High-powered. Lightweight. Dangerous. Yes, midget cars are the perfect embodiment of everything a racecar should be. Surprised? Allow us to explain. As a close relative to sprint cars, midget cars are a long-running dirt track favorite across the country. But despite their long and storied history, many people are still unfamiliar with these small but mighty racing machines. Where did they come from? How long have they been around? But first, what the hell is a midget car anyway?
More Than Meets the Eye
More often than not, when people first see midget cars, they immediately associate them with go karts. Understandable, given their compact size, tight wheel base, and an overall weight of around 900 lbs. But these little racers are often packing an engine capable of 300-400 horsepower. Quite a bit more than your average go kart, wouldn’t you say? That’s right, midget cars have some seriously radical 4-cylinder engines linked up to a direct drive setup. Out back, you’ll find a quick-change differential setup; something like a Winters unit is typical.
Contrary to what many may believe, midget racing has been around for a long time. The sport got its start in 1933 at the Loyola High School Stadium in Los Angeles under the regulation of the Midget Auto Racing Association (MARA), and quickly picked up steam on the West Coast, eventually becoming both a national and international success. In fact, in the first year following the birth of midget racing, Australia, New Zealand, and the UK began taking part in the sport.
Backyard Mechanics Helped Form the Sport
While today’s midget cars come fully equipped with a bevy of safety features and impressive performance mods, the original little monsters were more Frankenstein than Iron Man. A 1934 article from Popular Science Magazine reports that “Discarded motorcycle engines, outboard motors, and engines from ancient cars provide the power for these sensational racers.” The article, which you can access in full here, goes on to detail vehicle and track requirements, the dangers faced by the “daredevil drivers,” and even some quick interviews with a few of these old time thrill-seekers. In short though, racers competed on a track that was a fifth of a mile long, sometimes reaching speeds of 60 mph “before skidding around flat turns as their wheels churn the earth and their junk-pile engines roar the songs of power.”
These races took place on makeshift tracks sometimes as close at fifteen feet away from onlookers. And the standby ambulance got plenty of use, as the safety precautions were rudimentary at best. Regardless, the sport was a smashing success, continually drawing big crowds of excited spectators.
Little Cars with Big Impact
Today, we find multiple associations in the midget racing segment, as the sport has come a long way from its MARA roots of eight cars and drivers. Some notable US-based associations include the American Racing Drivers Club (ARDC), the United Midget Racing Association (UMRA), and the primary sanctioning body, the United States Auto Club (USAC). Additionally, many modern day NASCAR drivers actually got their start in racing within the segment. That’s right, racers like Tony Stewart, Terry Goff, Tate Martz, and Jeff Gordon all have a history in midget racing. Even the legendary Mario Andretti raced midget cars back in the early 1960s! Despite the name, midget cars left anything but a small footprint in the world of auto racing.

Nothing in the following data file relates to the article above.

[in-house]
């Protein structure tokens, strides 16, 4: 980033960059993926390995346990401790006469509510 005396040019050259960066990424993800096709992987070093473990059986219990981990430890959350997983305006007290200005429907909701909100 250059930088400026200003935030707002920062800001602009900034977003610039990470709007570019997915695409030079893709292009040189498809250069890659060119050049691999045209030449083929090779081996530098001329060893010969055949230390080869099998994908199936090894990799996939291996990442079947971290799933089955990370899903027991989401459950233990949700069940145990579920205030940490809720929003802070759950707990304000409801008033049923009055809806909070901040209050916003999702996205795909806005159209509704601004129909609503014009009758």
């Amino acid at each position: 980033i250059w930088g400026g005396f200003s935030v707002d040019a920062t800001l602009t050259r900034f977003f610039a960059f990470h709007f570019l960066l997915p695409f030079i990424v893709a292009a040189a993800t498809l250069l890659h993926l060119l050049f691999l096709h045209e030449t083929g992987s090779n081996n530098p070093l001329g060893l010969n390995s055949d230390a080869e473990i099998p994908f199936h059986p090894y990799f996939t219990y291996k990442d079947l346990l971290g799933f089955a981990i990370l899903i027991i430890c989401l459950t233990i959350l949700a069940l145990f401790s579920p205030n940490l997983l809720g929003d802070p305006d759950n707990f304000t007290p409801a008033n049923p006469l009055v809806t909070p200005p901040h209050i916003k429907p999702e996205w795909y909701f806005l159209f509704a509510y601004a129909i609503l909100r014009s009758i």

And while midget cars may be tiny—make no mistake, they are fierce. They have loads of intricate workings within their small packages. With four different-sized tires, four different shocks, and a chassis littered with adjustable features, it’s almost hard to believe just how technical these cars really are. The power-to-weight ratio makes understanding each and every aspect of a midget car extremely important. When you have 400 hp pushing a 900 lb car, there is absolutely no room for anything but complete and total comprehension—a thrill factor that draws many to the sport.
Strides in Safety for Midget Cars
In the early days, midget cars were often driven on tracks built of wooden planks. While this style was cheap to construct, it was expensive to maintain—and terribly unreliable. While flying splinters and wooden shards might increase the thrill for some, for many competitors it led to death or disfigurement. After the press began referring to these tracks as “murderdromes” and the dirt track racing began drawing spectators’ attention, the dangerous wood tracks were no longer used.
Today, midget cars are most commonly driven on dirt but also can run on asphalt tracks. The races are particularly short and generally last around a total of about 40 miles. Tracks vary in sizes, running from a quarter of a mile to a half mile length. As small as these cars are, it’s no surprise they aren’t found on much larger tracks.
Midget racing has a special place in the hearts of many Americans. Some are hobbyists with one of the most exciting weekend activities to partake in, while others are able to make a racing career out of it. With the Indianapolis Motor Speedway gearing up for a two-night USAC event taking place on a track being built on the infield for NASCAR week, it’s safe to say this sport will stick around and be celebrated for a long time.